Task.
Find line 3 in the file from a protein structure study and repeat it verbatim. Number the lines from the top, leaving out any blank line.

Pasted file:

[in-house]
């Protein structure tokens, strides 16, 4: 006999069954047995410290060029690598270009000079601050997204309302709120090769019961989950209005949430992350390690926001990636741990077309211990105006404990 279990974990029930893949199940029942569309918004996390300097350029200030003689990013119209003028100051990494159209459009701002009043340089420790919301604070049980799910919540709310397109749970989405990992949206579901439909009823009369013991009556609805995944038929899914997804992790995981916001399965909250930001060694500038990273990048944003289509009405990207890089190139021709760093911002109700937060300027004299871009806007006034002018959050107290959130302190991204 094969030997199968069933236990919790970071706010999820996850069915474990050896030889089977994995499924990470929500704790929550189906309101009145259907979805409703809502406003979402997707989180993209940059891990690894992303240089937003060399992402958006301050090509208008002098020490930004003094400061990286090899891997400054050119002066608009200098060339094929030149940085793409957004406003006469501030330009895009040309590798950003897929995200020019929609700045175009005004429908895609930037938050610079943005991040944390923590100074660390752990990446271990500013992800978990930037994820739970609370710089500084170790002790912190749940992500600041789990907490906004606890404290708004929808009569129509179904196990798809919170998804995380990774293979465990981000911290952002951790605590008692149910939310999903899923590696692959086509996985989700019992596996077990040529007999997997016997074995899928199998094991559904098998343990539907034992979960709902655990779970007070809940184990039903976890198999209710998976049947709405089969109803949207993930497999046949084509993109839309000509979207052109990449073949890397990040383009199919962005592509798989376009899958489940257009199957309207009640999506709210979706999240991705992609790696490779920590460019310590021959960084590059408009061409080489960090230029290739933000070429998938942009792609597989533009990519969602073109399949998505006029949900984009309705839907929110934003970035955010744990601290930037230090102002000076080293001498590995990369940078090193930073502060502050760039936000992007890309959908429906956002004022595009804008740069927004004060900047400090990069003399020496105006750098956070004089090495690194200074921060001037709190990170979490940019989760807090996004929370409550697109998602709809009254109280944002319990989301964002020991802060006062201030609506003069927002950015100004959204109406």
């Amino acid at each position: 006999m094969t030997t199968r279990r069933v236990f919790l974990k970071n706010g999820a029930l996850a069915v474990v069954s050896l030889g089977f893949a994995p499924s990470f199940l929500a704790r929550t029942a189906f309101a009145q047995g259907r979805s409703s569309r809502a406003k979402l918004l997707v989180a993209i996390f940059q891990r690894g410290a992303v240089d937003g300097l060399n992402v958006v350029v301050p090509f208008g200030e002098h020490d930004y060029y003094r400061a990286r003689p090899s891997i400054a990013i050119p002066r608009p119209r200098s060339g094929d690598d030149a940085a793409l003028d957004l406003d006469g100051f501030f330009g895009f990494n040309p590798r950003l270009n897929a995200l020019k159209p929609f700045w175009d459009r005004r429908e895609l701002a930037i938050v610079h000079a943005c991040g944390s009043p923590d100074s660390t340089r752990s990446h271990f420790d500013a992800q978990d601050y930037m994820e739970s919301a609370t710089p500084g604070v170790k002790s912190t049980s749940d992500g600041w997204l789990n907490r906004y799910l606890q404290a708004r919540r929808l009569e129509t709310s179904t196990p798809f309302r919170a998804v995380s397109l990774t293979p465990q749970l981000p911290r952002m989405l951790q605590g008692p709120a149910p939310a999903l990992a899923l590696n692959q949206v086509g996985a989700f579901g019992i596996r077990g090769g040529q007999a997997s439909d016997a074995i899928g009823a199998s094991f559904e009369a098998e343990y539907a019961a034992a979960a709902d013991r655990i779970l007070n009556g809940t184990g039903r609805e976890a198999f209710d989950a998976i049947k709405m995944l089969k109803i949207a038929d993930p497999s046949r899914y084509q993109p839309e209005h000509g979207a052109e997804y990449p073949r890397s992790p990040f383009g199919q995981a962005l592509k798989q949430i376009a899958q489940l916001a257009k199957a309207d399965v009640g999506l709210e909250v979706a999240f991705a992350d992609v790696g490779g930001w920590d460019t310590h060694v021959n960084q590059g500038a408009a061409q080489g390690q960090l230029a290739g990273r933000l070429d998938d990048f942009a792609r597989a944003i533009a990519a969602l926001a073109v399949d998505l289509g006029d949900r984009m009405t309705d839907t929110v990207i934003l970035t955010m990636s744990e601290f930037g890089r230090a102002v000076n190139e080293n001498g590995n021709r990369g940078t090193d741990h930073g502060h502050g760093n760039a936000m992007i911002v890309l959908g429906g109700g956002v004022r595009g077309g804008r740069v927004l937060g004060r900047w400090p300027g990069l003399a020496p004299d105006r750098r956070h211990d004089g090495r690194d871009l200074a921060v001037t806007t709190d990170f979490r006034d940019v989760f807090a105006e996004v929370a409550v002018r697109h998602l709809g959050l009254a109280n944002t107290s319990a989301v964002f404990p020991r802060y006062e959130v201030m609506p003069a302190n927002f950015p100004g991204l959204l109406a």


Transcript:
């Amino acid at each position: 006999m094969t030997t199968r279990r069933v236990f919790l974990k970071n706010g999820a029930l996850a069915v474990v069954s050896l030889g089977f893949a994995p499924s990470f199940l929500a704790r929550t029942a189906f309101a009145q047995g259907r979805s409703s569309r809502a406003k979402l918004l997707v989180a993209i996390f940059q891990r690894g410290a992303v240089d937003g300097l060399n992402v958006v350029v301050p090509f208008g200030e002098h020490d930004y060029y003094r400061a990286r003689p090899s891997i400054a990013i050119p002066r608009p119209r200098s060339g094929d690598d030149a940085a793409l003028d957004l406003d006469g100051f501030f330009g895009f990494n040309p590798r950003l270009n897929a995200l020019k159209p929609f700045w175009d459009r005004r429908e895609l701002a930037i938050v610079h000079a943005c991040g944390s009043p923590d100074s660390t340089r752990s990446h271990f420790d500013a992800q978990d601050y930037m994820e739970s919301a609370t710089p500084g604070v170790k002790s912190t049980s749940d992500g600041w997204l789990n907490r906004y799910l606890q404290a708004r919540r929808l009569e129509t709310s179904t196990p798809f309302r919170a998804v995380s397109l990774t293979p465990q749970l981000p911290r952002m989405l951790q605590g008692p709120a149910p939310a999903l990992a899923l590696n692959q949206v086509g996985a989700f579901g019992i596996r077990g090769g040529q007999a997997s439909d016997a074995i899928g009823a199998s094991f559904e009369a098998e343990y539907a019961a034992a979960a709902d013991r655990i779970l007070n009556g809940t184990g039903r609805e976890a198999f209710d989950a998976i049947k709405m995944l089969k109803i949207a038929d993930p497999s046949r899914y084509q993109p839309e209005h000509g979207a052109e997804y990449p073949r890397s992790p990040f383009g199919q995981a962005l592509k798989q949430i376009a899958q489940l916001a257009k199957a309207d399965v009640g999506l709210e909250v979706a999240f991705a992350d992609v790696g490779g930001w920590d460019t310590h060694v021959n960084q590059g500038a408009a061409q080489g390690q960090l230029a290739g990273r933000l070429d998938d990048f942009a792609r597989a944003i533009a990519a969602l926001a073109v399949d998505l289509g006029d949900r984009m009405t309705d839907t929110v990207i934003l970035t955010m990636s744990e601290f930037g890089r230090a102002v000076n190139e080293n001498g590995n021709r990369g940078t090193d741990h930073g502060h502050g760093n760039a936000m992007i911002v890309l959908g429906g109700g956002v004022r595009g077309g804008r740069v927004l937060g004060r900047w400090p300027g990069l003399a020496p004299d105006r750098r956070h211990d004089g090495r690194d871009l200074a921060v001037t806007t709190d990170f979490r006034d940019v989760f807090a105006e996004v929370a409550v002018r697109h998602l709809g959050l009254a109280n944002t107290s319990a989301v964002f404990p020991r802060y006062e959130v201030m609506p003069a302190n927002f950015p100004g991204l959204l109406a």